Getting Started With Wagtail CMS
Wagtail is a powerful, flexible, open-source content management system for the Django web framework. However, it might not be the off-the-shelf solution you’re looking for. Below are some tips for getting started with Wagtail, as well as what I’ve found to be its strengths and weaknesses.
A content management system is a way to manage your digital content (e.g., media, text) on a website. The Wagtail CMS is an open-source application developed by Torchbox and international volunteers for the Django Web Framework, a popular web framework that powers many high-profile websites (e.g., Instagram, Mozilla, Bitbucket, The Washington Post). If you’re unfamiliar with Django, you can learn more at their website or documentation.
To determine if Wagtail is right for you, you can read their guiding principles. Notice that "Wagtail is not an instant website in a box”. If you’re trying to create a website without any coding or administrative configuration, Wagtail is probably not for you. However, if you’re looking for a flexible, powerful, open-source Django CMS, Wagtail is an excellent option. And if you’re not sure, you can try out Wagtail for free with one-click deployment from GitHub to GitPod.
Wagtail Pros Include:
- Powerful, flexible, open-source CMS
- Active developer community
- 9k stars on GitHub
- Developer community is kind!
- New features consistently added
- High profile deployments
- StreamFields – a flexible content-editing model where page elements can be reordered like Lego blocks. StreamFields are one of my favorite attributes of Wagtail! You can watch them in action here:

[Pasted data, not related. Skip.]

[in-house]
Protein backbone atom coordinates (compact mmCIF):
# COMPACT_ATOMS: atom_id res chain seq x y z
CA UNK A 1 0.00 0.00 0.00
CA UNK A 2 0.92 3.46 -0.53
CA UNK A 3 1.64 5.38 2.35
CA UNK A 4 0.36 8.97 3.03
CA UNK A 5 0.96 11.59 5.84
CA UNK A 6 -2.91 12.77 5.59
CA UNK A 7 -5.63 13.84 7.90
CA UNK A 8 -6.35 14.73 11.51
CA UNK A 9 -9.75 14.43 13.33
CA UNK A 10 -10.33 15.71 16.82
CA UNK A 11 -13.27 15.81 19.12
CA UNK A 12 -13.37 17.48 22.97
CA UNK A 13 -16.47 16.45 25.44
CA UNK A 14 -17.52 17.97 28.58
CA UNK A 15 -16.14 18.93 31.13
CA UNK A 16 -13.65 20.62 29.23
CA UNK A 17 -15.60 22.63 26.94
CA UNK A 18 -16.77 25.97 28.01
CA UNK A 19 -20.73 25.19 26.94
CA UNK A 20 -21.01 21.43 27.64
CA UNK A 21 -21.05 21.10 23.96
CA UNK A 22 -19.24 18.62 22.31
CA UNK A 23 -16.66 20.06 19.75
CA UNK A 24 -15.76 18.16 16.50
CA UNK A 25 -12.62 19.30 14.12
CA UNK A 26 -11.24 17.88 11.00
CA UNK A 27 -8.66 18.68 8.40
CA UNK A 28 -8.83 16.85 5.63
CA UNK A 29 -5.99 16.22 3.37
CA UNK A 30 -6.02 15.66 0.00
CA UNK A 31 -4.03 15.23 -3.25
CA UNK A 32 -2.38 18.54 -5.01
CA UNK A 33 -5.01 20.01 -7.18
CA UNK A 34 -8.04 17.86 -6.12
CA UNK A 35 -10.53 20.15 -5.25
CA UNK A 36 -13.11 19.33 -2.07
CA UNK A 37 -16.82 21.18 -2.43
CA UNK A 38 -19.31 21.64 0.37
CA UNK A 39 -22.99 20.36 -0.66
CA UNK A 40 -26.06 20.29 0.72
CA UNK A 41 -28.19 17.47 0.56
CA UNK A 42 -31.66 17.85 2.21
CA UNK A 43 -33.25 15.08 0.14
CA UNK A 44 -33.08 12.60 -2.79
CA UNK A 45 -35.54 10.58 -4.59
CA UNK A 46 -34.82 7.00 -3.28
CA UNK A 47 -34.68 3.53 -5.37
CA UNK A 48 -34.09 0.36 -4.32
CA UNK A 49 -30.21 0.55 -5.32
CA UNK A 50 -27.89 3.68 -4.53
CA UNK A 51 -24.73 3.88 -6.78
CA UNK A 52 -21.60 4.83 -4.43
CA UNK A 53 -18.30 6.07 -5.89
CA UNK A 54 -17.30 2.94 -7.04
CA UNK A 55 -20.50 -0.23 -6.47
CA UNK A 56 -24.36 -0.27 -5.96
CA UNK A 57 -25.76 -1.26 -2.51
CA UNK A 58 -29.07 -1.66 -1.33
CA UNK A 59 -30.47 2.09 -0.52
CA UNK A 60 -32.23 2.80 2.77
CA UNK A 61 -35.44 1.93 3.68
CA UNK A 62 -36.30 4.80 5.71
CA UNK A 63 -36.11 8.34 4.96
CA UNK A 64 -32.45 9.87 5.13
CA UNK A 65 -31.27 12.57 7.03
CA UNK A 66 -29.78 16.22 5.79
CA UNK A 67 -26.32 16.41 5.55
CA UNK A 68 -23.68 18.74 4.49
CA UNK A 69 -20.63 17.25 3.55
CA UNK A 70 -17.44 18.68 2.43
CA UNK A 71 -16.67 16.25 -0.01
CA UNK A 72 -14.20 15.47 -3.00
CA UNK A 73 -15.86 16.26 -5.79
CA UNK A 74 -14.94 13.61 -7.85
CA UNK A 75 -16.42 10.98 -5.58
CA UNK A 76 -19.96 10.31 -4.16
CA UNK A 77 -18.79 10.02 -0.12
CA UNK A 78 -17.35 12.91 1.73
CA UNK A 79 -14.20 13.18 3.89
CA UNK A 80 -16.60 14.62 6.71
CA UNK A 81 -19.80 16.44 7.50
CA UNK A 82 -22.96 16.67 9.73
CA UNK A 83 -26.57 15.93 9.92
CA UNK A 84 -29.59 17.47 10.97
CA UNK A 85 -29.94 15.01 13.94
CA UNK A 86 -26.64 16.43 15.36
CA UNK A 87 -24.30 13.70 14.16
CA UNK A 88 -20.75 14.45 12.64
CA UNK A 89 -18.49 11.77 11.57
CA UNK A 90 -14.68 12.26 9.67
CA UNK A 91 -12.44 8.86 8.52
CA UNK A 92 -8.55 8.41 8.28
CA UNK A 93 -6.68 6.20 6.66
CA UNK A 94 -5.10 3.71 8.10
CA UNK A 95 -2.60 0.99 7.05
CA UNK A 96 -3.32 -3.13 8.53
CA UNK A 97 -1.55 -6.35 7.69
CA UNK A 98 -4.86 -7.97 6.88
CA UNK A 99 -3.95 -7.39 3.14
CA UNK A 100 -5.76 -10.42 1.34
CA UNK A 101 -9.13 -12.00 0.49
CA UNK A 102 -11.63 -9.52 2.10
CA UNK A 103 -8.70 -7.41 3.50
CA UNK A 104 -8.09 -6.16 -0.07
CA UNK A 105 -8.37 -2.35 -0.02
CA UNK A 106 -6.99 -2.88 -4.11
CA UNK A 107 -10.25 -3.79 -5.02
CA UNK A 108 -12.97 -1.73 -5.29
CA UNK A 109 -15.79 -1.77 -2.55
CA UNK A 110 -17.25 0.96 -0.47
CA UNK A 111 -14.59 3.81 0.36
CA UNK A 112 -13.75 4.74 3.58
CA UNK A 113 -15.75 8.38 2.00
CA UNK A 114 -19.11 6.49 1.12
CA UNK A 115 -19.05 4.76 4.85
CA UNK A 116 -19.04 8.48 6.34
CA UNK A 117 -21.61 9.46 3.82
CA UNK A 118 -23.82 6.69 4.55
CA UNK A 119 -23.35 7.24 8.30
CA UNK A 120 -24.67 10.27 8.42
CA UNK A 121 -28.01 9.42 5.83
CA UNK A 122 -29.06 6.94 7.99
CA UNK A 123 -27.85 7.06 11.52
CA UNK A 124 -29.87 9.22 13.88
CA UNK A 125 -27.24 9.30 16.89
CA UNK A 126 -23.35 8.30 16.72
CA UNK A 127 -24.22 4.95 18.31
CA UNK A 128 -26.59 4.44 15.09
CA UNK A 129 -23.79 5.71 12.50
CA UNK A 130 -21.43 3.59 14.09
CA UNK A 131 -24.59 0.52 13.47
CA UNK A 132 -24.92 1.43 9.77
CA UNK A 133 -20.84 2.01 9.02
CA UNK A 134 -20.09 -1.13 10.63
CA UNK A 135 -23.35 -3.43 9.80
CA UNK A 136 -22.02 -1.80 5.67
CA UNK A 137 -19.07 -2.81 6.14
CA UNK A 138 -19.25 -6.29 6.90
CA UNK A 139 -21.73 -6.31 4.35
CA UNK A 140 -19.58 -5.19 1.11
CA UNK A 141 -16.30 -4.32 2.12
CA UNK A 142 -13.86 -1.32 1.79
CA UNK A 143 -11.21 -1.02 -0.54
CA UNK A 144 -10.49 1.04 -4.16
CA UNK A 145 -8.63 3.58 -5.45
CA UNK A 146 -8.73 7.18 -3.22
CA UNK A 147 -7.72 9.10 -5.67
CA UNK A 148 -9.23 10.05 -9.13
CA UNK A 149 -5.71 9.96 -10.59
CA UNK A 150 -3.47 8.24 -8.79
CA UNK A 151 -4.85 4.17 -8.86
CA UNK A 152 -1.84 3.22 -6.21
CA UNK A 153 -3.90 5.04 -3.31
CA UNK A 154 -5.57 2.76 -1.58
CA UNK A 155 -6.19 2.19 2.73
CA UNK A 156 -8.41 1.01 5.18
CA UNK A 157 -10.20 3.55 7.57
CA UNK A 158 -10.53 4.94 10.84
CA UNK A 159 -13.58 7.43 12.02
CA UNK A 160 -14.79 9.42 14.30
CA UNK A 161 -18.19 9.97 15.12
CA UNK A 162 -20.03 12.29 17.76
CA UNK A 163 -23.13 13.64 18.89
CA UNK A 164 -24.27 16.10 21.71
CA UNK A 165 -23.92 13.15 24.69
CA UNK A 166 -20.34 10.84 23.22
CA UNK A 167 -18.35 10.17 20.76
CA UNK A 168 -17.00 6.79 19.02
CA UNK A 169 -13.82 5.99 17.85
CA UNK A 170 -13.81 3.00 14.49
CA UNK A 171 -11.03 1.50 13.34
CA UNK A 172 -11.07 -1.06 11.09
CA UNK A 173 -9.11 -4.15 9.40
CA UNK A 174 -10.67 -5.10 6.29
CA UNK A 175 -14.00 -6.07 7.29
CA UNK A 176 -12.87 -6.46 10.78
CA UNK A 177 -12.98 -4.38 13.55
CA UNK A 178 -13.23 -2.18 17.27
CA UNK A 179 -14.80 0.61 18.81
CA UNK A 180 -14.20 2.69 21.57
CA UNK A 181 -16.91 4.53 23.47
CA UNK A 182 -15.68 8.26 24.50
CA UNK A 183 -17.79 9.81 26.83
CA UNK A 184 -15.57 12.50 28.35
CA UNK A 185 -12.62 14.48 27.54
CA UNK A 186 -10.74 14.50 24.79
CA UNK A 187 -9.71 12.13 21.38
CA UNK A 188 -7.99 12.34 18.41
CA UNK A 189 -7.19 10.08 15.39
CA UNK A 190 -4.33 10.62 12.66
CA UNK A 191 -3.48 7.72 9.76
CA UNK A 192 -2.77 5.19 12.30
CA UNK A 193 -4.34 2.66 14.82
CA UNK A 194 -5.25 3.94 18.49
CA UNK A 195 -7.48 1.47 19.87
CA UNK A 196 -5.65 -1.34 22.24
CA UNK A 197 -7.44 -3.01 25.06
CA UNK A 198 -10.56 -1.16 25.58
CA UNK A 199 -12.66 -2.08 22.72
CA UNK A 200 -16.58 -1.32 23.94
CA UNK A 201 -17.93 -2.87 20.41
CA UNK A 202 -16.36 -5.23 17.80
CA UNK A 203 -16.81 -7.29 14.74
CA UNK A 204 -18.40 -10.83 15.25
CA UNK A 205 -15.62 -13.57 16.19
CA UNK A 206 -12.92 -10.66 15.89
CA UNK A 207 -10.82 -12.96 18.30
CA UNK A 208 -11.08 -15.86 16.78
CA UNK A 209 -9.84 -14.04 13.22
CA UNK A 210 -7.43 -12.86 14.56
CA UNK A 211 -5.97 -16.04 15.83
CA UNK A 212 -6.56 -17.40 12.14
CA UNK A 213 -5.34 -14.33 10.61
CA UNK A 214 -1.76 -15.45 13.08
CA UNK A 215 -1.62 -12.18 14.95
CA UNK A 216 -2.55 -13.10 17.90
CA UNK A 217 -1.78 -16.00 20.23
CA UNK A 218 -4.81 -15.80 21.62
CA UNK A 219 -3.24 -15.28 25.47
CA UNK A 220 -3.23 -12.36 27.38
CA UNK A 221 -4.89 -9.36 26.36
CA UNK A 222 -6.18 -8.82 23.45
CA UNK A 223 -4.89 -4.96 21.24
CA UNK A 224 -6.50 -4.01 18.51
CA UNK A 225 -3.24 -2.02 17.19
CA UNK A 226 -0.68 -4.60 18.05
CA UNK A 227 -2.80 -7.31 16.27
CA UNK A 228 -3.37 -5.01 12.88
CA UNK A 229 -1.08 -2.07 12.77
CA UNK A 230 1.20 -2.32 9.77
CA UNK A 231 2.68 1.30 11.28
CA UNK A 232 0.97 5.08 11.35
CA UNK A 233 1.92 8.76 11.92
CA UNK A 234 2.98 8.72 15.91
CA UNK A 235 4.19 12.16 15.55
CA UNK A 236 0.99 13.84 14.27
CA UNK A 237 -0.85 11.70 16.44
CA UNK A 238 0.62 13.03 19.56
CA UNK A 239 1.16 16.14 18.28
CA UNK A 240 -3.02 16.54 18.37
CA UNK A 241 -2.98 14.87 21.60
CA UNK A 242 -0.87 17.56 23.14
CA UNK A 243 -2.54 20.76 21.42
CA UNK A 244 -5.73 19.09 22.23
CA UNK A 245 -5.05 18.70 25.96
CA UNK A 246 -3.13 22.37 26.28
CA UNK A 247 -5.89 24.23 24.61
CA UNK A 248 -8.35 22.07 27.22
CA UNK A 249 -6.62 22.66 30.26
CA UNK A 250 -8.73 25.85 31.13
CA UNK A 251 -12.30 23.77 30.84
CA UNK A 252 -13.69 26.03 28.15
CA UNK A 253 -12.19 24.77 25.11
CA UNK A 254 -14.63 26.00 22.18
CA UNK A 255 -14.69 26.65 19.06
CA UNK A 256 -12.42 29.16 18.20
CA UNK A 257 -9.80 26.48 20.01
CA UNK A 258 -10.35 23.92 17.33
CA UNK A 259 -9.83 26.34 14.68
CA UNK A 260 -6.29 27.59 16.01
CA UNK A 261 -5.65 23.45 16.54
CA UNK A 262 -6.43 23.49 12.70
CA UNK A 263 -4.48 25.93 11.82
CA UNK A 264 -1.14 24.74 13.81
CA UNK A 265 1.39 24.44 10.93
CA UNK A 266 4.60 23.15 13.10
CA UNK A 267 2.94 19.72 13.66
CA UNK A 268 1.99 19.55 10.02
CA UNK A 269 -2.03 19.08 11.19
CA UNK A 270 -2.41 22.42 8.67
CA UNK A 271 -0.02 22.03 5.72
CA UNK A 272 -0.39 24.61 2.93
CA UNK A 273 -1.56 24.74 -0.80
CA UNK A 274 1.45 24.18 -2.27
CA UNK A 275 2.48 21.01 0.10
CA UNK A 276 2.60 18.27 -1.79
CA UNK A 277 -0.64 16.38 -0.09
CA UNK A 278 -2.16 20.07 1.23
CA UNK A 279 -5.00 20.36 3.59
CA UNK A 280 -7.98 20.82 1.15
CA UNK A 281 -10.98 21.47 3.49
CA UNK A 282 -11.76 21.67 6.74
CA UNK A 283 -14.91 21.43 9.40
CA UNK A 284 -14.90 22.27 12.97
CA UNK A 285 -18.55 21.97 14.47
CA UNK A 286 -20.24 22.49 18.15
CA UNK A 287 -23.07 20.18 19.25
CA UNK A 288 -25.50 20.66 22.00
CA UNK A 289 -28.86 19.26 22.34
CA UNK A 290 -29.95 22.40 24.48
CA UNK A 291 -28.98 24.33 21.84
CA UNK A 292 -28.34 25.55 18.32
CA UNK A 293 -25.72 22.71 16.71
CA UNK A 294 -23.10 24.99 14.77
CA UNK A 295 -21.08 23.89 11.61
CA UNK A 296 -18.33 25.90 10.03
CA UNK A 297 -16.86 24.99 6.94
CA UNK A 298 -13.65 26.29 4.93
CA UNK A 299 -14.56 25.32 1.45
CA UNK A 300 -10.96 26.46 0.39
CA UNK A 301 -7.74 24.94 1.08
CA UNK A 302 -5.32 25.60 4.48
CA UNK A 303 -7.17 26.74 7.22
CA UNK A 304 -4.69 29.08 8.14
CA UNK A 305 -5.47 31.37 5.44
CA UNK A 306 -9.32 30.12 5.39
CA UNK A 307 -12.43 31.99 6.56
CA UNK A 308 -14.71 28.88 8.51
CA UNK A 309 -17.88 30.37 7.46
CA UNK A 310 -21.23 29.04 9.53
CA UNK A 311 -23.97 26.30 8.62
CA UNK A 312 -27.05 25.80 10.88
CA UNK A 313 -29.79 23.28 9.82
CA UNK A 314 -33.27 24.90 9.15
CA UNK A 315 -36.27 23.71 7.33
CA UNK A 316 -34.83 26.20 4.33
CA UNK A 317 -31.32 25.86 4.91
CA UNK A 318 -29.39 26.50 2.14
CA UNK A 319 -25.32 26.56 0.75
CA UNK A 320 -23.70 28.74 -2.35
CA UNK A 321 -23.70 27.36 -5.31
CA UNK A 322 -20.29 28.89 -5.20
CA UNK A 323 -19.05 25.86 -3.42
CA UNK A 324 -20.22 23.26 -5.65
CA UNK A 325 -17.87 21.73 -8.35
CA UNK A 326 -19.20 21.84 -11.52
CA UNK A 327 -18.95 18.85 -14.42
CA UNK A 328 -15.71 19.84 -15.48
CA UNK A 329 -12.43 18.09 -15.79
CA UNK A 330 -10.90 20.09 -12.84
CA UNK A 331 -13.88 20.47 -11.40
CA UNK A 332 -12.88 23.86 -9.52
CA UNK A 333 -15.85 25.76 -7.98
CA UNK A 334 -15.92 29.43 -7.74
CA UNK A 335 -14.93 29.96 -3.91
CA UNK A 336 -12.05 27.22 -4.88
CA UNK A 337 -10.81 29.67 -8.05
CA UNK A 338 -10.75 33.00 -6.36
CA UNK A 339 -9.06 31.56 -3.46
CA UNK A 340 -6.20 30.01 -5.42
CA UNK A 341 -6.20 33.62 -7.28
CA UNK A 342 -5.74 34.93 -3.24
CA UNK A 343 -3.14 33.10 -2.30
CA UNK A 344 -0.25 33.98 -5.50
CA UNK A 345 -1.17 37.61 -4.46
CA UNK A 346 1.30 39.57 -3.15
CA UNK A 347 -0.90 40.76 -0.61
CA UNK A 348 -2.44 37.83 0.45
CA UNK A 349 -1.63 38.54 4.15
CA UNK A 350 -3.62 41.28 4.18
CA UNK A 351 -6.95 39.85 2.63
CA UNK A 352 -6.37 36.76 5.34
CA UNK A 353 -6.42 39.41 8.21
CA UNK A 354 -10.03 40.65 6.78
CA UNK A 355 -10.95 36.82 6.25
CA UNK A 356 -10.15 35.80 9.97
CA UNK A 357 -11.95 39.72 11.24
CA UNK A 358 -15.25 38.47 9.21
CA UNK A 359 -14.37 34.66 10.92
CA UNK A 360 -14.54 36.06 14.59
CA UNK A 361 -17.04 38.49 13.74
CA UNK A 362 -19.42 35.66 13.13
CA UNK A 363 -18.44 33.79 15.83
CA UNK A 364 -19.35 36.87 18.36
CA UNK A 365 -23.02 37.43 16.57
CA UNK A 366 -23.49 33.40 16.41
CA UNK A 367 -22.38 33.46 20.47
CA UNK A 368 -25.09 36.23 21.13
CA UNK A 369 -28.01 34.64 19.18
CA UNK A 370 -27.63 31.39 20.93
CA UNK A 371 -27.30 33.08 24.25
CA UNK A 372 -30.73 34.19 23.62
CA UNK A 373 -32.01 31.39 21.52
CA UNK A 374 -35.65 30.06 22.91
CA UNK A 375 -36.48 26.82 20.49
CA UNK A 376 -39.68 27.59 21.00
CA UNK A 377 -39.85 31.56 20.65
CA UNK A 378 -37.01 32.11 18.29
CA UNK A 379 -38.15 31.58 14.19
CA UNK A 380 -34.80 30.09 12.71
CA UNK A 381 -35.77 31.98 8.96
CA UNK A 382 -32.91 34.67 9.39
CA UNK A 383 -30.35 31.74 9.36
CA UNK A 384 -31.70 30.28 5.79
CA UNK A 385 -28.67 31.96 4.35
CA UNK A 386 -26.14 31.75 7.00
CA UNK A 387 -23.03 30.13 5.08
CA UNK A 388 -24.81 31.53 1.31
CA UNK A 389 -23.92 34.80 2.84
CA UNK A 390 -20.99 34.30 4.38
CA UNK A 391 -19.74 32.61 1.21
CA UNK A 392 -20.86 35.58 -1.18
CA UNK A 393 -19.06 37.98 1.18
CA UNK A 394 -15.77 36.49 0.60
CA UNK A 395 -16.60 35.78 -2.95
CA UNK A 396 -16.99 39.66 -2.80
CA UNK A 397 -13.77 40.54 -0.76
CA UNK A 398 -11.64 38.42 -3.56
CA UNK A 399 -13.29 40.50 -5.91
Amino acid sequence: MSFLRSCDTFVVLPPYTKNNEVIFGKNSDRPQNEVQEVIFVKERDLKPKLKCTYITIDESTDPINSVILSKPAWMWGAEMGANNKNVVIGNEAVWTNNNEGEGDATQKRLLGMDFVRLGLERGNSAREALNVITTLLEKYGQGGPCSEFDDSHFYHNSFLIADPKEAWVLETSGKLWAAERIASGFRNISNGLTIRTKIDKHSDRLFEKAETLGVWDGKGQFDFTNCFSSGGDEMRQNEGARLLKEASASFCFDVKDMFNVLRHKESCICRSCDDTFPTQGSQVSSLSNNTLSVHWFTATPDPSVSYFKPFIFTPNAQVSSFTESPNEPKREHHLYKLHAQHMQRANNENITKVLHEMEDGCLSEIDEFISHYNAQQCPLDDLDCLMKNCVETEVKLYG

Wagtail Cons Include:
- The wagtail default installation is pretty basic. It’s probable that you’ll have to customize your installation to meet your own needs
- For example, you’ll probably need to code some of your own blocks for StreamFields.
- Getting started with Wagtail requires some administrative overhead.
- The Wagtail WYSIWYG rich text editor is a very basic compared to other editors like TinyMCE or Froala.
If you’re an organization with dedicated front-end engineers, maintaining Wagtail should be no problem at all. If you don’t have as much time for web development, extending Wagtail might be more of a challenge.
If you want to start learning about Wagtail, I’d recommend the following:
- Do the official tutorial. It’s pretty quick and covers wagtail basics.
- Learn what StreamFields are! They’re amazing, and one of my favorite features of Wagtail!
- Check out the Wagtail Bakery Demo– I found it really helpful for learning wagtail concepts! [important!]
- The Wagtail Bakery Demo features 1-click deployment to Heroku so you can try it out quickly for free.
- After the bakery demo, you should be pretty comfortable with Wagtail, or at least comfortable enough to teach yourself whatever else you want to learn.
- I’ve found that migrating databases in Wagtail can be kind of tricky. If your project will outgrow SQLite, consider setting up Django to use PostgreSQL or another DB.
- To do so, you can reference Django’s official documentation. Digital Ocean also has a tutorial for setting up PostgreSQL with Wagtail.
- One benefit of using PostgreSQL is that it’s compatible with the Wagtail PostgreSQL Search backend, though other search options are available as well (e.g., Elasticsearch).
- Check out the advanced topics for some more useful features:
- Of course, Wagtail is just one of many Django apps! If there’s a feature you want, it might be better to implement it through Django.
- Check out awesome-wagtail for a curated list of cool wagtail apps, plug-ins, and instructional material.
If you’ve made it this far, you should be good to go! Congratulations!
A huge shout out to all those who contribute to the Wagtail community! You all are amazing, and we are eternally grateful for your work!